Consistent with the findings in the literature (36), cord plasma cortisol concentrations were lower in preterm versus term infants. This is in agreement with the fact circulating maternal cortisol levels, which are elevated in pregnancy, are known to rise progressively over advancing gestation and peak in the third trimester of pregnancy (6). Interestingly, we also observed that women with preterm deliveries had lower cortisol concentrations at 32–35 weeks of gestation. This contrasts with the findings of a previous study (37) reporting elevated maternal cortisol levels at 18–20 and 28–30 weeks of gestation but not at 35–36 weeks of gestation in pregnancies ending in preterm versus term deliveries. Considering the small number of preterm births in our cohort, larger cohort studies are required to clarify these associations.

Previous studies (38,39) have reported lower placental 11β-HSD2 gene expression or protein levels comparing preterm versus term births and SGA versus non-SGA infants. Our study did not detect any differences in placental 11β-HSD2 protein levels between preterm and term infants or between SGA and non-SGA infants. Caution is warranted in data interpretation because of the relatively small numbers of preterm and SGA infants in our study cohort.

We observed a negative correlation between cord blood cortisol and skinfold thickness (a crude adiposity indicator) in infants at 1 year of age. This is a surprise since decreased placental 11β-HSD2 expression and elevated cord blood cortisol levels have been associated with fetal growth restriction, which has been linked to increased risk of obesity and IR in adulthood (13). Caution is warranted in data interpretation since cord blood cortisol levels may not be able to reflect fetal cortisol exposure levels during pregnancy and since the implication of adiposity in infancy for metabolic health in adulthood remains unclear.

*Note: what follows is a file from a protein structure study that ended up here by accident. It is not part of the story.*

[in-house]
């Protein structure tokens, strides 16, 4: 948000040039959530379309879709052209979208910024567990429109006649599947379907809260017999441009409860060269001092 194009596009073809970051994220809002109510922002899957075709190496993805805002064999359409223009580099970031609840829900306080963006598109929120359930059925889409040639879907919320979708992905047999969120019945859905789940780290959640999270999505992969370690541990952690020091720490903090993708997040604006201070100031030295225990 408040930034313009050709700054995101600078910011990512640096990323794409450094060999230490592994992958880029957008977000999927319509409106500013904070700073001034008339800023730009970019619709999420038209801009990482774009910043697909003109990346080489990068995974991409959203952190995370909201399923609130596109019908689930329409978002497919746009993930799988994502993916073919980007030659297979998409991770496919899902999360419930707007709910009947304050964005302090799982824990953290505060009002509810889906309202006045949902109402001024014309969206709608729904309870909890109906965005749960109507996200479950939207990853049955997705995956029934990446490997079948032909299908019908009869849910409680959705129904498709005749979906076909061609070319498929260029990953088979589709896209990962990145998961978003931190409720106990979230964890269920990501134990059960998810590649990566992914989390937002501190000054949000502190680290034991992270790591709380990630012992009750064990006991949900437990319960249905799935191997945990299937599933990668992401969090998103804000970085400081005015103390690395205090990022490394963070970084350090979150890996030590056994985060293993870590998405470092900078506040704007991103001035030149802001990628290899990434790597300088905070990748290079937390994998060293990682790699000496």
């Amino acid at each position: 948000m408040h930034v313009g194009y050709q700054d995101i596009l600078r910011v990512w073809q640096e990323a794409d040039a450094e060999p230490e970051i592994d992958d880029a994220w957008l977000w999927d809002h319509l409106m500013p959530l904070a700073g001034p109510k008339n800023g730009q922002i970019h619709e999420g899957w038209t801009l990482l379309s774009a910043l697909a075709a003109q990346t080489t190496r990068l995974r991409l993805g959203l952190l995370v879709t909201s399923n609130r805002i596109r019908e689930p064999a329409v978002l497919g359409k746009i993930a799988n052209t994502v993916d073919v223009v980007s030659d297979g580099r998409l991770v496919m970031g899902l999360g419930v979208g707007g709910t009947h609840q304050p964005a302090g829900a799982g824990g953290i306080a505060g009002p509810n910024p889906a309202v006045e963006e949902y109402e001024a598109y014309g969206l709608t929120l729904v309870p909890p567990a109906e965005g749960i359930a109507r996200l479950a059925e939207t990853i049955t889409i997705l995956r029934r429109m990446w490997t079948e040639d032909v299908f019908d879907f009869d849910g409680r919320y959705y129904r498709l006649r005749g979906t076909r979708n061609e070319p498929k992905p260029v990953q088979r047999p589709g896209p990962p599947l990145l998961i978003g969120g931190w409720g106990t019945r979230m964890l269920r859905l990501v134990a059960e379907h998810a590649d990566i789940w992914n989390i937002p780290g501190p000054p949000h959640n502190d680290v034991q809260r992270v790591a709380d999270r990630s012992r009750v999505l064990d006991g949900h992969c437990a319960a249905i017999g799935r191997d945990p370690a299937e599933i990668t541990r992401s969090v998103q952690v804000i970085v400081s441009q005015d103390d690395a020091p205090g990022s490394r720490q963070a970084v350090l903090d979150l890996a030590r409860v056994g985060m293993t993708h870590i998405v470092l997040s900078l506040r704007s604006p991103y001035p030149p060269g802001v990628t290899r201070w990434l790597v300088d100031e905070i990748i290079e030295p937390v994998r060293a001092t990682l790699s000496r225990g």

Strengths and Limitations

The main strengths are the prospective birth cohort, high rates of follow-up and specimen collection, timely collection and processing of cord blood and placenta specimens, and high-quality biochemical assays. Further, this cohort represents the largest sample to date of cIMT at 1 year of age and could serve as reference values for future studies. The main limitation is that we did not have data on placental 11β-HSD enzyme activity, which is not amenable for reliable detection. Second, the measurements of β-function and IR in 1-year-old infants were based on a single fasting blood sample, which is what is feasible at this age. It is impractical (or inappropriate) to apply more accurate but invasive measurement procedures (e.g., oral glucose tolerance test or the euglycemic clamp) in small infants.

In conclusion, our study provides the first observation that lower placental 11β-HSD2 expression is associated with higher IR in infancy, indicating that placental 11β-HSD2 expression may have a positive implication for metabolic health in postnatal life.

Acknowledgments. The authors thank the research staff at Sainte-Justine Hospital Research Center for help in patient recruitment, follow-ups, data management, and biochemical assays.

Funding. This work is supported by research grants from the Canadian Institutes of Health Research (grants 79896 and 158616) and the National Natural Science Foundation of China (grant 81571451).

Duality of Interest. No potential conflicts of interest relevant to this article were reported.

Author Contributions. L.C., J.G., and Z.-C.L. conducted the data analysis and drafted the manuscript. Z.-C.L., A.C., W.D.F., J.D., and A.-M.N. contributed to the acquisition of research data. L.C., J.G., W.-J.W., and M.-L.Y. conducted the literature review. Z.-C.L., W.D.F., and A.-M.N. conceived the study with input from all coauthors. All authors contributed in revising the article critically for important intellectual content and approved the final version for publication. Z.-C.L. is the guarantor of this work and, as such, had full access to all the data in the study and takes responsibility for the integrity of the data and the accuracy of the data analysis.

Prior Presentation. This work was presented in abstract form at the 39th Annual Society of Maternal and Fetal Medicine Pregnancy Meeting, Las Vegas, NV, 11–16 February 2019.